Maybe you shouldn't answer that.
Because there’s too much to fix, too many problems and not enough horsepower to actually do any damage in the playoffs anyway.
That’s one line of thought.
But don’t forget the 2011 New York Giants, the team that won the Super Bowl after finishing the regular season 9-7, losing five of their last eight games.
Don’t forget that this is a league where a team can lose by 18 one week and win by 43 the next. (Please see: Philadelphia Eagles Week 15 and 16 results.)
Don’t forget that six weeks into the season, the NFC North was called one of the strongest divisions in the NFL. Remember those days?
Let's drop the word “likely” for a minute and disregard “probable.” Let's think instead about what’s “possible.”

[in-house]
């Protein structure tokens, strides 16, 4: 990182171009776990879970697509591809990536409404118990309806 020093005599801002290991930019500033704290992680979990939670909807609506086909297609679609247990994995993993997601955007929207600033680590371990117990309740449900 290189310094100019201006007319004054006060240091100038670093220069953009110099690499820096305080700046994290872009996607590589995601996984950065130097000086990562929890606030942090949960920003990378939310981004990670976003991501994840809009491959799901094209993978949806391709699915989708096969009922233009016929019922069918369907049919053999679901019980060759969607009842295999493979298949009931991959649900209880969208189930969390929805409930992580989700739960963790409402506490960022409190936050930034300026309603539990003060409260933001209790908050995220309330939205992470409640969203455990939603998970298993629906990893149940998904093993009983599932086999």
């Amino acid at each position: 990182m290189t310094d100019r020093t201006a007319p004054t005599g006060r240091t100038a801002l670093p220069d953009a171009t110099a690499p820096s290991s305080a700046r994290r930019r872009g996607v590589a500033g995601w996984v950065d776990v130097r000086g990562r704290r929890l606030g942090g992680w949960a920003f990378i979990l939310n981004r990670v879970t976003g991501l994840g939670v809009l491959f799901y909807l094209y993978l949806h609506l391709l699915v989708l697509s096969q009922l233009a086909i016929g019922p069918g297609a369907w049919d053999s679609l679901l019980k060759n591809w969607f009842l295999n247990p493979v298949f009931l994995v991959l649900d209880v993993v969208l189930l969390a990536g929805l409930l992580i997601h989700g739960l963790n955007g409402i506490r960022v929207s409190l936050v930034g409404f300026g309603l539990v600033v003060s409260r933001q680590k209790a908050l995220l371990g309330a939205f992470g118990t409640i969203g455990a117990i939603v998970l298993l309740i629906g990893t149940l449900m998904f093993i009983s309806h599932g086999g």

Because it’s entirely possible that Sunday’s game isn’t the NFC North’s Super Bowl. The Bears have the best wide receiver tandem in the game. They’ve got an offensive genius calling plays. They’ve got Lance Briggs back, now with another week of conditioning, and former Pro Bowler Jeremiah Ratliff trending upward.
And then there’s this: Since 2001, only two No. 1 seeds have hoisted the Lombardi Trophy at the end of the season. In that same span, two No. 6 seeds have done it.
The NFL playoffs are the gridiron’s version of March Madness; if you can get there, go ahead and crank that Ellie Goulding tune—the one you downloaded for your girlfriend and not at all because you secretly like it—because it’s true: “Anything could happen.”
What do you think? Can the Bears bottle enough magic for a postseason run? Or are you a realist who thinks the playoffs are a lost cause? Or maybe you think this forward thinking is all for naught, because they’ll fall to the evil empire on Sunday.
Vote in the poll and, if you’re inclined, leave a comment below.